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The last few weeks have flown by, literally. I’ve spent time in 5 different cities while trying to balance time across my projects, both old and new, as well as collaborations on colleagues’ projects. That may not sound like a lot in the abstract, but let’s just assume for a second that it’s an unbearable workload. 🙂
How do you avoid completely dropping the ball and not delivering on your work? Here are some of the things I’m currently doing.
I. Work Harder
This is the easiest thing to do in the face of a mountain of work. But it’s the hardest to sustain. After a while, quality of life deteriorates and ultimately, so does your happiness.
However, working harder and longer does help alleviate the initial pain and unhappiness of not delivering all your work. There’s something emotional about it. Working 12-16 hour days and not finishing everything at least paints a picture of intent – “I want to do it, but there simply isn’t enough time in the day.”
Consider the impact that has on your superiors/colleagues/etc…positive. “Hey, this guy is working hard and still producing a crap ton of stuff”. Consider the impact on you…negative. “Damn, still not finished and it’s 10pm. Maybe I should get my 10th cup of coffee and plug away at this…oh crap, I forgot to eat dinner ’cause I got so caught up in this stuf”. Let’s see what else we can do to make this more manageable.
II. Make lists of all the work I have to do and slowly chip away
Here, I’ve got multiple spreadsheets with tasks and projects that are ongoing. I break them down by order of priority and make sure that week in and week out, I’m making progress or even completing the important stuff for the given week.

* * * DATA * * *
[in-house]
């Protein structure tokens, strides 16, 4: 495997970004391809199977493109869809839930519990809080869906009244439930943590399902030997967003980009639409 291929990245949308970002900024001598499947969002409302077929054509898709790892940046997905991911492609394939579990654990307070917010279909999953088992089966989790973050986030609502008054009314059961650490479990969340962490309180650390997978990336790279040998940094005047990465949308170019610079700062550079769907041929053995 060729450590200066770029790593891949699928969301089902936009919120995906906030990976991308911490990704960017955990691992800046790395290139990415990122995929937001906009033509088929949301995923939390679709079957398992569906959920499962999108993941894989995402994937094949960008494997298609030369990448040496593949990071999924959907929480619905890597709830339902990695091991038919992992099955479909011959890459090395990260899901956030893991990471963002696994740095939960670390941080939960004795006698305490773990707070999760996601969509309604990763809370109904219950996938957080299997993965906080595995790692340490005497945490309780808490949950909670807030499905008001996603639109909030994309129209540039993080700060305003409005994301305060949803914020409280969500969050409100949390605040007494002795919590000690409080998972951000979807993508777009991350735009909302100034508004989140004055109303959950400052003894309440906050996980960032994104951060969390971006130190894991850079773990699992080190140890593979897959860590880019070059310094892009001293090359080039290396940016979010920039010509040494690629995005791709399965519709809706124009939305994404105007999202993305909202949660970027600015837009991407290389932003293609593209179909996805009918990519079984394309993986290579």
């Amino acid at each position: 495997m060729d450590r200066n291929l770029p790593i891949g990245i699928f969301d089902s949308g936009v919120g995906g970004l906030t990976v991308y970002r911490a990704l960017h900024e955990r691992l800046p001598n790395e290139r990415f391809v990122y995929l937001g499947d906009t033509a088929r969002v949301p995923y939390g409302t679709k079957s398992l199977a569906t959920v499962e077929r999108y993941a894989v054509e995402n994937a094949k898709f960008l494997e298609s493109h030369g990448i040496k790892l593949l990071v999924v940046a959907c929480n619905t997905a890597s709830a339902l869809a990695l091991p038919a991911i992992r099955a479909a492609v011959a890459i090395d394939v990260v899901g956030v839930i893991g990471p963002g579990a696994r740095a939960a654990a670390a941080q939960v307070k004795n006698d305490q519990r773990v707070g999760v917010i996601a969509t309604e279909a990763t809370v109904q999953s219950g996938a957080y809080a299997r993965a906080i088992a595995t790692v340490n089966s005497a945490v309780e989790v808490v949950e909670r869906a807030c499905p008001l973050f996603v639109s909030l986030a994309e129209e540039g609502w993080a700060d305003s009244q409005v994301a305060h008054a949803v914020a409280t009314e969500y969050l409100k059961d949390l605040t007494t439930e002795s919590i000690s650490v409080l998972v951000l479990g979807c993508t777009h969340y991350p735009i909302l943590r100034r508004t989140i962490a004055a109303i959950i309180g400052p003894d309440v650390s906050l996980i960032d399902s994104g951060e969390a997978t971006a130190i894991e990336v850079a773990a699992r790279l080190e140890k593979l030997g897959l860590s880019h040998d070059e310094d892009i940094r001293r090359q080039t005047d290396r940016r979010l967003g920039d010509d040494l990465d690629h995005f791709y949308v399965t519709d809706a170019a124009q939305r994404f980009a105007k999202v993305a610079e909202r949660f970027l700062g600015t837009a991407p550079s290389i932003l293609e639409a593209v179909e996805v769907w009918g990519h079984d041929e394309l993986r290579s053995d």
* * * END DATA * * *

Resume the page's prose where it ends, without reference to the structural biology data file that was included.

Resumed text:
Marrying I. with this one helps achieve my objectives of delivering, but it certainly helps to make sure that what I’m working on is the right thing to be working on in a given instant.
Still, I’m not finishing everything and I can’t get rid of that. Someone somewhere is saying “wow, that Shivan guy must be a slacker ’cause I’ve still waiting to hear back from him.”
III. Set expectations on what will not happen
Well the only thing left is to be upfront and honest about what it is you are not going to deliver in any reasonable amount of time. Talk to your stakeholder or whomever you are supposed to deliver some work to and make it clear that it simply won’t happen anytime soon. If there’s a reasonable objection, there’s probably a basis to move it up in priority to make sure it gets done. You should then reset expectations around the stuff that got pushed down as a result.
I can’t say I’ve always been able to make this work all the time, but the combination of a little more work time, coupled with prioritization and expectation management has led me to a more focused work life and a better chance for success professionally. It also helps me balance my work life with my personal life, which can always use more time. 🙂
So, how do you deal with vasts amount of work?